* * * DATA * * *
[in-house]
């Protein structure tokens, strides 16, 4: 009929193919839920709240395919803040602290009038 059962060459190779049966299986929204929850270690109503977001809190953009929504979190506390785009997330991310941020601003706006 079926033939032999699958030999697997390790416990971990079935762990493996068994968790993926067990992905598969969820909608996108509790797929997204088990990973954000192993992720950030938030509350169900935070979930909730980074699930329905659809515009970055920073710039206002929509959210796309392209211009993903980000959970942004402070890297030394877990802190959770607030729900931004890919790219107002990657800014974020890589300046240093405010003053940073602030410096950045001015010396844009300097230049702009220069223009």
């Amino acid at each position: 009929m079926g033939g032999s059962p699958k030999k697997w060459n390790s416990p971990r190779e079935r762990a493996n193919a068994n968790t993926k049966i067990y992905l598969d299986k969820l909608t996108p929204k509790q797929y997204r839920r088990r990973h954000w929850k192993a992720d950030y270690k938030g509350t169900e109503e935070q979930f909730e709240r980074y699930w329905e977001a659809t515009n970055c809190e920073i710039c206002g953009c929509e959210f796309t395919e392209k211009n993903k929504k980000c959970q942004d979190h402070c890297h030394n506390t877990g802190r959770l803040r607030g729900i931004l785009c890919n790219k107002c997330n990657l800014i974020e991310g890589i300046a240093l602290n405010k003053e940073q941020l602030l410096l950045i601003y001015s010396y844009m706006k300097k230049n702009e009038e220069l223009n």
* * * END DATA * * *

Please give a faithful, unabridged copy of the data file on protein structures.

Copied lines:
[in-house]
């Protein structure tokens, strides 16, 4: 009929193919839920709240395919803040602290009038 059962060459190779049966299986929204929850270690109503977001809190953009929504979190506390785009997330991310941020601003706006 079926033939032999699958030999697997390790416990971990079935762990493996068994968790993926067990992905598969969820909608996108509790797929997204088990990973954000192993992720950030938030509350169900935070979930909730980074699930329905659809515009970055920073710039206002929509959210796309392209211009993903980000959970942004402070890297030394877990802190959770607030729900931004890919790219107002990657800014974020890589300046240093405010003053940073602030410096950045001015010396844009300097230049702009220069223009």
């Amino acid at each position: 009929m079926g033939g032999s059962p699958k030999k697997w060459n390790s416990p971990r190779e079935r762990a493996n193919a068994n968790t993926k049966i067990y992905l598969d299986k969820l909608t996108p929204k509790q797929y997204r839920r088990r990973h954000w929850k192993a992720d950030y270690k938030g509350t169900e109503e935070q979930f909730e709240r980074y699930w329905e977001a659809t515009n970055c809190e920073i710039c206002g953009c929509e959210f796309t395919e392209k211009n993903k929504k980000c959970q942004d979190h402070c890297h030394n506390t877990g802190r959770l803040r607030g729900i931004l785009c890919n790219k107002c997330n990657l800014i974020e991310g890589i300046a240093l602290n405010k003053e940073q941020l602030l410096l950045i601003y001015s010396y844009m706006k300097k230049n702009e009038e220069l223009n």